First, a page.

The declaration of diplomatic war against the Geneva understandings is one of the more stupid undertakings of the Sharon government. Not only is it giving free publicity to Yossi Beilin and political authority to a virtual agreement he worked out with his Palestinian friends, it also exposes the paucity of initiative on the part of the government. Once again, it brings back memories of the days of Yitzhak Shamir when there was a law prohibiting meetings with PLO officials. Ariel Sharon marketed himself as a moderate leader, preaching "painful concessions," but his government is operating according to its right flank: building fences and settlements, along with empty mumblings about a political arrangement sometime in the future.
Foreign Minister Silvan Shalom tried to persuade his colleagues that it would be best to ignore the Geneva accords instead of strengthening them with unnecessary attention. To prevent a formal government decision against the document, he compromised on a medium-intensity diplomatic campaign against the understandings. The effort is tainted with hypocrisy. Israeli representatives in the capitals of the world, sent into the battle this week, were ordered to ignore the content of the agreement and to attack the procedure. They have to explain that Beilin and company "were not authorized to conduct negotiations," and that advancing the initiative "will harm the road map" - as if the government is doing anything to help the road map, as it refuses to evacuate outposts and plans to fence in half the West Bank.
Governments that engage in lost wars tend to accuse foreign powers of intervention to excuse their own haplessness. Thus there were the Israeli claims, which past Labor governments also erred in making, that the Palestinian terror was being run from Iran. Now there are new evildoers: the foreign ministers of Switzerland, Belgium and France, who are accused of intervening in Israel's domestic affairs because of their support for the Geneva understandings.
Nobody will say so out loud, but the subtext is clear: The usual suspects of anti-Semitism want to finance Beilin's campaign to topple the Sharon government. In Paris they got the point, and under pressure from the Israeli Foreign Ministry, hastened to deny that they will help finance the project. Brussels also sent a conciliatory message. The Sharon government finally had an achievement it could point to with pride: Beilin will have to find financing elsewhere. Wow.
The unnecessary obsession with the Geneva understandings only makes more evident the government's lack of focus on finding a solution to the conflict with the Palestinians, against the background of the breakdown of agreement between the political and military establishments, and the growing recognition of the failure of the campaign against terror. Chief of Staff Moshe Ya'alon, who promised there would be a psychologically decisive moment in the war that would "put an end to the activities of those elements encouraging and responsible for terror" - meaning Arafat - now attacks the political echelon for its hard line toward the Palestinians. It's hard to believe but the same Ya'alon who led the campaign against Arafat for years and took pride in being the first to spot Arafat's lies, this week was telling reporters that dealing with the personal fate of the chairman was a mistake.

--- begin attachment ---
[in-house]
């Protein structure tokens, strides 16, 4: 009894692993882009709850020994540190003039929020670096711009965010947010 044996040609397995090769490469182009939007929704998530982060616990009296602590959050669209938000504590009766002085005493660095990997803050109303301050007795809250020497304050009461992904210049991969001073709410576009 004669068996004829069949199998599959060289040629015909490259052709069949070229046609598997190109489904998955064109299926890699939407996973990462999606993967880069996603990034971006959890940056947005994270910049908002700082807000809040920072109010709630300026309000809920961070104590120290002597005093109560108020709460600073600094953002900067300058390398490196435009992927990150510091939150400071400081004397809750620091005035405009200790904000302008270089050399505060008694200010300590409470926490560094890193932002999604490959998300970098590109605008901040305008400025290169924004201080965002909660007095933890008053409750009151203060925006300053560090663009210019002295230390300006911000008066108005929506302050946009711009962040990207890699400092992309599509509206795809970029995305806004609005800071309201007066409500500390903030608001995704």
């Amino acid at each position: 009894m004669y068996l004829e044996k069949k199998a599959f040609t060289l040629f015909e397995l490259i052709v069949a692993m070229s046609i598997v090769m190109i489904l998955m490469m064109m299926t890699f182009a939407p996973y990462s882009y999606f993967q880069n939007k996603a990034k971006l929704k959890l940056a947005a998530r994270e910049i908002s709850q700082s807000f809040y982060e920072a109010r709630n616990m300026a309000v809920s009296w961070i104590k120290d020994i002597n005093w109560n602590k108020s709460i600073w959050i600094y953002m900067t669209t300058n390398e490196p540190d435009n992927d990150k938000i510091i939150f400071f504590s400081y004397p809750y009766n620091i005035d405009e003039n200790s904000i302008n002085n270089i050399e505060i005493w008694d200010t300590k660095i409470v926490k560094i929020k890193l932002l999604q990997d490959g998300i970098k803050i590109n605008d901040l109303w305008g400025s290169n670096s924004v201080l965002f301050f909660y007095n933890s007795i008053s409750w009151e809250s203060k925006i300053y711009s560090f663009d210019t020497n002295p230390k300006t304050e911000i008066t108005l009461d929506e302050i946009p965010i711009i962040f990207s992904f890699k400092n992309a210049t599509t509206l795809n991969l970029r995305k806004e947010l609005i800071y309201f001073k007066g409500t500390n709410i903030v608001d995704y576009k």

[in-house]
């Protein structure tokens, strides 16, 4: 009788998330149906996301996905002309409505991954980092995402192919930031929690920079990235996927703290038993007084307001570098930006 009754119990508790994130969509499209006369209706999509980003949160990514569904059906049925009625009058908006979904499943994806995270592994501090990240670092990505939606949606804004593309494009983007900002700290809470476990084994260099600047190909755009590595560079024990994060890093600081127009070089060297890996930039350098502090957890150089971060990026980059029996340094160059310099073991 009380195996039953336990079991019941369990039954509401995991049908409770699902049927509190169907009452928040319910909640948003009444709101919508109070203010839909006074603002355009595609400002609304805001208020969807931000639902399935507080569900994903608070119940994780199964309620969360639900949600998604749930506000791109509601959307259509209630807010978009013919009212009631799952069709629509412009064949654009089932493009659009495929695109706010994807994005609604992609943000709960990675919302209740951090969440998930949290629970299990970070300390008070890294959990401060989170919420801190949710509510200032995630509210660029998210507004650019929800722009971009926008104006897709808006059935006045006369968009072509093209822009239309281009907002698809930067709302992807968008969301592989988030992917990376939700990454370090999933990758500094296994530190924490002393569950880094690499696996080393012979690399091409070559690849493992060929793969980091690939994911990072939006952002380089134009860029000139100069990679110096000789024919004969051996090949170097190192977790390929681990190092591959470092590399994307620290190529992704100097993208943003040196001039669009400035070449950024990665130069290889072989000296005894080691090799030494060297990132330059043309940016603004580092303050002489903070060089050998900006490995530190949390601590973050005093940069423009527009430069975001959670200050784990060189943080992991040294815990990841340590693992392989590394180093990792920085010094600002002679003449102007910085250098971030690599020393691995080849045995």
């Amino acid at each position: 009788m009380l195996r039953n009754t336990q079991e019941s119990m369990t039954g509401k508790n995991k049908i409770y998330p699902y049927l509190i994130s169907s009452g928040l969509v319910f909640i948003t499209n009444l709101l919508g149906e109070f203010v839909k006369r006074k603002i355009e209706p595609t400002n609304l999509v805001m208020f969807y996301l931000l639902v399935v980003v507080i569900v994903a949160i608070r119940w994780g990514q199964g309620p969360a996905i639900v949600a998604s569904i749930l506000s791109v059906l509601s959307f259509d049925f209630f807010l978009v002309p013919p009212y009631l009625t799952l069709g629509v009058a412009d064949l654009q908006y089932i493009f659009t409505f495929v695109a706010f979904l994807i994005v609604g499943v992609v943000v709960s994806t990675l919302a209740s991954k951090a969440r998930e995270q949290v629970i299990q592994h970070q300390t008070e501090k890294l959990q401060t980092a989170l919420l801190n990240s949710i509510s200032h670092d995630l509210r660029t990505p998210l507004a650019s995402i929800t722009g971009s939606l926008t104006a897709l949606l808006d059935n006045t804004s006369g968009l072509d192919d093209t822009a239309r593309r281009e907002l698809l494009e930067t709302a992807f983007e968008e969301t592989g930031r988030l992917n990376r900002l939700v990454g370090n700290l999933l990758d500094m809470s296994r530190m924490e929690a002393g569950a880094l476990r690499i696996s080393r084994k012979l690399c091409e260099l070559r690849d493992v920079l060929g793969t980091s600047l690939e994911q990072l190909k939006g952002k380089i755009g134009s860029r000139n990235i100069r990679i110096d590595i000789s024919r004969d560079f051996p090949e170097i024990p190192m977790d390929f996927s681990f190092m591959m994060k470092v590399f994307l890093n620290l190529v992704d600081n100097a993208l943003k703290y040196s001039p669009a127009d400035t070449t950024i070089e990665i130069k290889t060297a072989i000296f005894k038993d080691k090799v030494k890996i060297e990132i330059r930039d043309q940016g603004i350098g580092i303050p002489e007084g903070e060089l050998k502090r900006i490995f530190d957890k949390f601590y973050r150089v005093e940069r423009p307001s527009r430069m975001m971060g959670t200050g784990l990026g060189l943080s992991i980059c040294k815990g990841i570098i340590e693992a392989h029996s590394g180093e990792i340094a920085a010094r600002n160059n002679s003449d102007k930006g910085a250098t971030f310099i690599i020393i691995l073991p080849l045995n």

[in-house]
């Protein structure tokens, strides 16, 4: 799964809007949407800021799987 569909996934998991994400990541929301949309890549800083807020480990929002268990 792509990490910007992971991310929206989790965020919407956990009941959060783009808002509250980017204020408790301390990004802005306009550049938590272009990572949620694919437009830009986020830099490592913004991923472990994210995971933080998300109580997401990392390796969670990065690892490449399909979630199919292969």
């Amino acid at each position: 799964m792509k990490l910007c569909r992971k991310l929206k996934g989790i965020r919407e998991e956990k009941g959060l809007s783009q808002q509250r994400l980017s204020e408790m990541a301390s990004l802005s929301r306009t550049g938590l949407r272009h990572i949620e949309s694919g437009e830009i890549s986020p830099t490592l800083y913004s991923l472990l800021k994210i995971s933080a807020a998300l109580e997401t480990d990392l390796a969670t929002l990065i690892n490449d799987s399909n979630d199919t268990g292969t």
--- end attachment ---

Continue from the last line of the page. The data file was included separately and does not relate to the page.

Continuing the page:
The army is looking for a "strategic exit" from the territories. Under pressure of the mounting snafus (unnecessary killing of civilians in Gaza, the six soldiers killed in Netzarim and Ein Yabrud), Ya'alon is trying to kick responsibility upstairs to the defense minister and sideways, to the Shin Bet, before the chaos breaks out in the territories and the politicians blame the failure in the war on the IDF.
Ahmed Qureia, who only yesterday was being described as Arafat's rag doll, has been turned into the savior and focus of hope by the Israeli establishment. Only yesterday they were saying he isn't committed to the war on terror, and suddenly he is someone to court, to talk to, being counted on to haul Israel out of the mud. It's difficult to believe that is what will happen. Israel is trapped in its refusal to make any concessions or show any flexibility, other than imaginary "abatements" that mostly exist in announcements to the media. As long as that policy goes on, and the initiatives are limited to dealing with Beilin and initiating more construction in the territories, there is no chance for any change.
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